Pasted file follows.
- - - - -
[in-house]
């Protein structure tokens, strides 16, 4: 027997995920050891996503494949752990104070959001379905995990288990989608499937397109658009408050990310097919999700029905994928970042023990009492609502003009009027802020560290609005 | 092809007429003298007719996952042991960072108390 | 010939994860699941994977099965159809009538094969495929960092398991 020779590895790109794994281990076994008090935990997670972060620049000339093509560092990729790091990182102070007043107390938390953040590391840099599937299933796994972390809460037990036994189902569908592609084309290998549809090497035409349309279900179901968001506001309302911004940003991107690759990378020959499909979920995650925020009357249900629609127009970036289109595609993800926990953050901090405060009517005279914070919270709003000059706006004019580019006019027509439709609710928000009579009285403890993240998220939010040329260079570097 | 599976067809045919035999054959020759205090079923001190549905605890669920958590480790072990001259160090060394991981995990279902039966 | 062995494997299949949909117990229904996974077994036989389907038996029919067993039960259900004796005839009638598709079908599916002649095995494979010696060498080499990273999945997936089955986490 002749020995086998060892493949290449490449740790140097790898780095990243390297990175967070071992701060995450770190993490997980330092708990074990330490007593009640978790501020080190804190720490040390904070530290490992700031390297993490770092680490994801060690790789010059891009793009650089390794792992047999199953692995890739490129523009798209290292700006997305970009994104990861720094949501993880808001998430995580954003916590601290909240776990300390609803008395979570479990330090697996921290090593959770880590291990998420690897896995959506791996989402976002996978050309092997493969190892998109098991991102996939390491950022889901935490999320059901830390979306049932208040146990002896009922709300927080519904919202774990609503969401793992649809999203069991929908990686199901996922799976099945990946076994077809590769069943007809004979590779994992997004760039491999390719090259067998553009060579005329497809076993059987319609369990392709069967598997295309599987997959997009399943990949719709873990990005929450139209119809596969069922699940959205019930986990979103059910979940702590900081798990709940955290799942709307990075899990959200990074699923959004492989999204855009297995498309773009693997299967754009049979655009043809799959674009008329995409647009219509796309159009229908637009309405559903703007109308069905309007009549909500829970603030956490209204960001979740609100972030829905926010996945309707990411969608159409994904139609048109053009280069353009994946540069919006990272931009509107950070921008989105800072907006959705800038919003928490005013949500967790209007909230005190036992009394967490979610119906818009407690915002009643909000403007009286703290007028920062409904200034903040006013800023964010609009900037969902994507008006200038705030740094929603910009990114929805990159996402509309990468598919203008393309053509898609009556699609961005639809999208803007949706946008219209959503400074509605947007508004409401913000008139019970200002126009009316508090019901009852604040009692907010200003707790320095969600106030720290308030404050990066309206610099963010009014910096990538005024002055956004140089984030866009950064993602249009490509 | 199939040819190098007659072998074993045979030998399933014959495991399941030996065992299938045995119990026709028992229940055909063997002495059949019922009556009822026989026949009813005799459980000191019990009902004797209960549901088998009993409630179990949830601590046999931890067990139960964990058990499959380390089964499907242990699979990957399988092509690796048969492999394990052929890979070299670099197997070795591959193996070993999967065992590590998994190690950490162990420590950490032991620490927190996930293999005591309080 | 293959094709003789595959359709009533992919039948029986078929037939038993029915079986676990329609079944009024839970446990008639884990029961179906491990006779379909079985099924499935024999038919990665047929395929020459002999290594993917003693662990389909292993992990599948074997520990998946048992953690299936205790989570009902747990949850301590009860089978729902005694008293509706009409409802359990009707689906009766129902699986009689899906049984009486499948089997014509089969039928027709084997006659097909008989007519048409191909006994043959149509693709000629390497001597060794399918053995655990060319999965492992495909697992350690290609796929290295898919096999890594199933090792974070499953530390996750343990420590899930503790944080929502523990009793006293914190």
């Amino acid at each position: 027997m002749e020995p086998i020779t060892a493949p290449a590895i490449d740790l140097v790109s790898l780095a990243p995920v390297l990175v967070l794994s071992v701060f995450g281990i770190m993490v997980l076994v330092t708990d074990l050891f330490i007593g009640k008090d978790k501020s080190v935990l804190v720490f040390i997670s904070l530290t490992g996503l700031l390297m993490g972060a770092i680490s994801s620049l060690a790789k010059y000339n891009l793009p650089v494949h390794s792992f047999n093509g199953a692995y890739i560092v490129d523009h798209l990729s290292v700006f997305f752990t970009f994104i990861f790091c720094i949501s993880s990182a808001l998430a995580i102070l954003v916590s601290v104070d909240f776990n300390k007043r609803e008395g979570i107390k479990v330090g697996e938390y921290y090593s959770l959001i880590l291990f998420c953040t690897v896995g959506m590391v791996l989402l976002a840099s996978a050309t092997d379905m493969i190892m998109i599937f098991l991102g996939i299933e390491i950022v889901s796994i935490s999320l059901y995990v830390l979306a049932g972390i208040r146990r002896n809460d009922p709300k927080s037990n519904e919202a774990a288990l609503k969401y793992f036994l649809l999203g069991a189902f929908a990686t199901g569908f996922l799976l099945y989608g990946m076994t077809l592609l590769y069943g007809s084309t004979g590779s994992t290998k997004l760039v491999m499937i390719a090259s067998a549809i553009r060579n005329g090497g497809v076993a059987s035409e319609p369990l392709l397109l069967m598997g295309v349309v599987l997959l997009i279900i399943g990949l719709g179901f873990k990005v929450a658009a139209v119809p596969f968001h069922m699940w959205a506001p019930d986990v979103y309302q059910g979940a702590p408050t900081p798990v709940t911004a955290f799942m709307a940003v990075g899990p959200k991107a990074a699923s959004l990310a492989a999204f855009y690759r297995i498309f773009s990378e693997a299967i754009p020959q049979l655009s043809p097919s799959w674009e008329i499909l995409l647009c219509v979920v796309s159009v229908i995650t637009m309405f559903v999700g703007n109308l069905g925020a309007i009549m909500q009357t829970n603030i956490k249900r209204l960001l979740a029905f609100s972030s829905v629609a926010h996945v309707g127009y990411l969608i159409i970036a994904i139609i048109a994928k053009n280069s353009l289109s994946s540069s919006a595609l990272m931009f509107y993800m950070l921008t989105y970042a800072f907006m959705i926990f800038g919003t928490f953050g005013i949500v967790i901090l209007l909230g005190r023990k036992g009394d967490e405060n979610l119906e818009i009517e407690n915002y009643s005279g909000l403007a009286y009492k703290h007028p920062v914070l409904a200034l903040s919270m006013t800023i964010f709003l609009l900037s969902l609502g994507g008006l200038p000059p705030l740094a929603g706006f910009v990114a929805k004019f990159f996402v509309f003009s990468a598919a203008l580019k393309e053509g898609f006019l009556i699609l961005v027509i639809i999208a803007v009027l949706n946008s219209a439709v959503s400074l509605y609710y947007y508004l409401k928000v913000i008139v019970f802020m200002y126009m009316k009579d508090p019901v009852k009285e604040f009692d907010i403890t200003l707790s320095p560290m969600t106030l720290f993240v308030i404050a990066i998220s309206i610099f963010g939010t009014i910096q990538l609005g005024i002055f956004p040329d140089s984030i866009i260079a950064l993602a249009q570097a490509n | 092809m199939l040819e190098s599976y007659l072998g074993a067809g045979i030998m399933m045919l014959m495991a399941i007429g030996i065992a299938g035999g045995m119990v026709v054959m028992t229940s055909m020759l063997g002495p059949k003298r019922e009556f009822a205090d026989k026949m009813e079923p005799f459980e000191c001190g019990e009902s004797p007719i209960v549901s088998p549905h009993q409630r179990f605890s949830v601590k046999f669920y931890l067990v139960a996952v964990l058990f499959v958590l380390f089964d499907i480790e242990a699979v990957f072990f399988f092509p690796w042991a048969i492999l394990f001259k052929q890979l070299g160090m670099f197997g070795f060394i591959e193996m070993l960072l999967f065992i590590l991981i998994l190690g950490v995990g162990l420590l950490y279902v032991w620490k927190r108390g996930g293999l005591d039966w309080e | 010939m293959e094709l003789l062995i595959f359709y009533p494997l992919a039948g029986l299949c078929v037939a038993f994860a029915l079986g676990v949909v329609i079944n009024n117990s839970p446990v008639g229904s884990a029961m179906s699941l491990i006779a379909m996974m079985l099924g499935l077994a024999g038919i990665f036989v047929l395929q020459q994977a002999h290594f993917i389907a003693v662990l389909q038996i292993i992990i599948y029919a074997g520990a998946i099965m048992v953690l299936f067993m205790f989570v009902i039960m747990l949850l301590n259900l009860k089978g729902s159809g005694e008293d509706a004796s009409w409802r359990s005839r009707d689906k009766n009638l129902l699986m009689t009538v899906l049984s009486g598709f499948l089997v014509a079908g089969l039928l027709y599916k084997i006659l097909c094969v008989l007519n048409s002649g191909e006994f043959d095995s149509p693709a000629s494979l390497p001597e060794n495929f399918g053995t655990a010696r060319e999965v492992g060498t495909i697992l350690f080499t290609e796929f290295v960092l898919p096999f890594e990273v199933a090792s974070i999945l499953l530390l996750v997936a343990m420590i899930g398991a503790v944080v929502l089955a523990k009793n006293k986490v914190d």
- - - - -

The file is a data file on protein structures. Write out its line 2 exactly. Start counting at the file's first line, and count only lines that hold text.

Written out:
């Protein structure tokens, strides 16, 4: 027997995920050891996503494949752990104070959001379905995990288990989608499937397109658009408050990310097919999700029905994928970042023990009492609502003009009027802020560290609005 | 092809007429003298007719996952042991960072108390 | 010939994860699941994977099965159809009538094969495929960092398991 020779590895790109794994281990076994008090935990997670972060620049000339093509560092990729790091990182102070007043107390938390953040590391840099599937299933796994972390809460037990036994189902569908592609084309290998549809090497035409349309279900179901968001506001309302911004940003991107690759990378020959499909979920995650925020009357249900629609127009970036289109595609993800926990953050901090405060009517005279914070919270709003000059706006004019580019006019027509439709609710928000009579009285403890993240998220939010040329260079570097 | 599976067809045919035999054959020759205090079923001190549905605890669920958590480790072990001259160090060394991981995990279902039966 | 062995494997299949949909117990229904996974077994036989389907038996029919067993039960259900004796005839009638598709079908599916002649095995494979010696060498080499990273999945997936089955986490 002749020995086998060892493949290449490449740790140097790898780095990243390297990175967070071992701060995450770190993490997980330092708990074990330490007593009640978790501020080190804190720490040390904070530290490992700031390297993490770092680490994801060690790789010059891009793009650089390794792992047999199953692995890739490129523009798209290292700006997305970009994104990861720094949501993880808001998430995580954003916590601290909240776990300390609803008395979570479990330090697996921290090593959770880590291990998420690897896995959506791996989402976002996978050309092997493969190892998109098991991102996939390491950022889901935490999320059901830390979306049932208040146990002896009922709300927080519904919202774990609503969401793992649809999203069991929908990686199901996922799976099945990946076994077809590769069943007809004979590779994992997004760039491999390719090259067998553009060579005329497809076993059987319609369990392709069967598997295309599987997959997009399943990949719709873990990005929450139209119809596969069922699940959205019930986990979103059910979940702590900081798990709940955290799942709307990075899990959200990074699923959004492989999204855009297995498309773009693997299967754009049979655009043809799959674009008329995409647009219509796309159009229908637009309405559903703007109308069905309007009549909500829970603030956490209204960001979740609100972030829905926010996945309707990411969608159409994904139609048109053009280069353009994946540069919006990272931009509107950070921008989105800072907006959705800038919003928490005013949500967790209007909230005190036992009394967490979610119906818009407690915002009643909000403007009286703290007028920062409904200034903040006013800023964010609009900037969902994507008006200038705030740094929603910009990114929805990159996402509309990468598919203008393309053509898609009556699609961005639809999208803007949706946008219209959503400074509605947007508004409401913000008139019970200002126009009316508090019901009852604040009692907010200003707790320095969600106030720290308030404050990066309206610099963010009014910096990538005024002055956004140089984030866009950064993602249009490509 | 199939040819190098007659072998074993045979030998399933014959495991399941030996065992299938045995119990026709028992229940055909063997002495059949019922009556009822026989026949009813005799459980000191019990009902004797209960549901088998009993409630179990949830601590046999931890067990139960964990058990499959380390089964499907242990699979990957399988092509690796048969492999394990052929890979070299670099197997070795591959193996070993999967065992590590998994190690950490162990420590950490032991620490927190996930293999005591309080 | 293959094709003789595959359709009533992919039948029986078929037939038993029915079986676990329609079944009024839970446990008639884990029961179906491990006779379909079985099924499935024999038919990665047929395929020459002999290594993917003693662990389909292993992990599948074997520990998946048992953690299936205790989570009902747990949850301590009860089978729902005694008293509706009409409802359990009707689906009766129902699986009689899906049984009486499948089997014509089969039928027709084997006659097909008989007519048409191909006994043959149509693709000629390497001597060794399918053995655990060319999965492992495909697992350690290609796929290295898919096999890594199933090792974070499953530390996750343990420590899930503790944080929502523990009793006293914190």